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Tramadol vs. Oxycodone

Tramadol vs. Oxycodone (Immediate Release and Controlled Release)

Part 1 of 7: Introduction


If you’re in pain, you want a drug that’s going to help you feel better. Three prescription pain drugs you may have heard of are tramadol, oxycodone, and oxycodone CR (controlled release). These drugs are used to treat moderate to severe pain. They belong to a class of drugs called opioid analgesics, which work in your brain to change how your body feels and responds to pain.

If your doctor prescribes one of these drugs for you, they’ll tell you what to expect with your treatment. But if you’re curious about how these drugs compare to each other, this article looks at tramadol, oxycodone, and oxycodone CR side-by-side. It gives you detailed information you can discuss with your doctor. Together, you and your doctor can explore if one of these drugs is a good match for your pain treatment needs.


Part 2 of 7: Drug features

Tramadol vs. oxycodone IR and CR

The table below provides basic information about tramadol, oxycodone, and oxycodone CR. Oxycodone comes in two forms: an immediate-release (IR) tablet and a controlled-release (CR) tablet. The IR tablet releases the medication into your body right away. The CR tablet releases the medication over a 12-hour period. Oxycodone CR tablets are used when you need continuous pain medication for a long period of time.


Part 3 of 7: Dosage

Dosage notes

For each of these drugs, your doctor will check your pain control and side effects throughout your treatment. If your pain gets worse, your doctor may increase your dosage. If your pain gets better or goes away, your doctor will slowly lower your dosage. This helps prevent withdrawal symptoms.


Withdrawal symptoms

Stopping any of these drugs too quickly can cause withdrawal symptoms, such as restlessness, crying, runny nose, yawning, sweating, and chills. Symptoms can also include muscle pain, anxiety, nausea, vomiting, and diarrhea. Withdrawal can also increase blood pressure, breathing rate, and heart rate.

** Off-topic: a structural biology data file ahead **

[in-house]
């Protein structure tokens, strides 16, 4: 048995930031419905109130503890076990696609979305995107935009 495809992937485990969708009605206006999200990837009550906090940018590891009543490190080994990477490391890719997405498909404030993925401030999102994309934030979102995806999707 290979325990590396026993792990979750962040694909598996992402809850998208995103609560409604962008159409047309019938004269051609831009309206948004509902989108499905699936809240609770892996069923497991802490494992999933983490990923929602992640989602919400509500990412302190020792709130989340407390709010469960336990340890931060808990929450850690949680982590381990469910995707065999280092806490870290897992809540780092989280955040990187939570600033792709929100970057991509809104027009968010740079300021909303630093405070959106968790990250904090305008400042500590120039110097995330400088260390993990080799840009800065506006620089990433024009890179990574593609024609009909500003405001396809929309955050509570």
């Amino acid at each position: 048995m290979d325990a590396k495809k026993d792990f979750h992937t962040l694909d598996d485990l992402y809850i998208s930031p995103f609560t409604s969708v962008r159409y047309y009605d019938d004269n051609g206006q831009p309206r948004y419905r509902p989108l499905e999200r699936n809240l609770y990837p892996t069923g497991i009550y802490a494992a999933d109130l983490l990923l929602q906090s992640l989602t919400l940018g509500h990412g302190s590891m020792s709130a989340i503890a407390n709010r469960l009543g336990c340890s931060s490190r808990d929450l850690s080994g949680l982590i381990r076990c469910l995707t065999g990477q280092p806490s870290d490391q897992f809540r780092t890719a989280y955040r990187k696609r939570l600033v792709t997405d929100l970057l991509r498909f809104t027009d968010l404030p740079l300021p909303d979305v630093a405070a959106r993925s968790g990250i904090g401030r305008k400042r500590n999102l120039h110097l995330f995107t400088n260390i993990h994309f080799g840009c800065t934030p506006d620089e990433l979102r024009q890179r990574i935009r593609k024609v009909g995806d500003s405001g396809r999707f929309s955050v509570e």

Your doctor will likely start you at the lowest possible dosage and increase it slowly. This helps reduce side effects.

Oxycodone IR

Your doctor may start you on the lowest dosage of oxycodone. They may increase your dosage slowly to help reduce side effects and to find the lowest dosage that works for you.

If you need to take oxycodone around-the-clock to manage chronic pain, your doctor may switch you to oxycodone CR twice a day instead. Breakthrough pain may be managed as needed with low-dose oxycodone or tramadol.

Oxycodone CR

Oxycodone CR can only be used for continuous, long-term pain management. You can’t use it as an as-needed pain medication. This is because taking doses too closely together can spike the amount of drug in your body. This can be fatal (cause death).

You must swallow oxycodone CR tablets whole. Do not break, chew, or crush the tablets. Taking broken, chewed, or crushed oxycodone CR tablets leads to a rapid release of the medication that your body absorbs quickly. This can cause a dangerous dose of oxycodone that can be fatal.

Part 4 of 7: Side effects

Side effects

Like other drugs, tramadol, oxycodone, and oxycodone CR can cause side effects. Some of these side effects are more common and may go away after a few days. Others are more serious and can require medical care. You and your doctor should consider all side effects when deciding if a drug is a good choice for you.

Part 5 of 7: Drug interactions

Interactions of tramadol, oxycodone, and oxycodone CR

An interaction is when a substance changes the way a drug works. This can be harmful or prevent the drug from working well. Be sure to tell your doctor about all medications, vitamins, or herbs you’re taking. This can help your doctor prevent possible interactions.


Part 6 of 7: Warnings

Use with other medical conditions

Your overall health is a factor when considering if a drug is a good choice for you. For instance, a particular drug may worsen a certain condition or disease you have. Below are medical conditions you should discuss with your doctor before taking tramadol, oxycodone, or oxycodone CR.



Part 7 of 7: Takeaway

Talk with your doctor

Tramadol, oxycodone, and oxycodone CR are powerful prescription pain medications. One of these drugs may be a good fit for you. Talk with your doctor about:

  • your pain needs
  • your health history
  • any medications and supplements you take
  • if you’ve taken opioid pain medications before or if you’re taking them now

Your doctor will consider all of these factors to assess your pain needs and choose the drug that’s best-suited for you.




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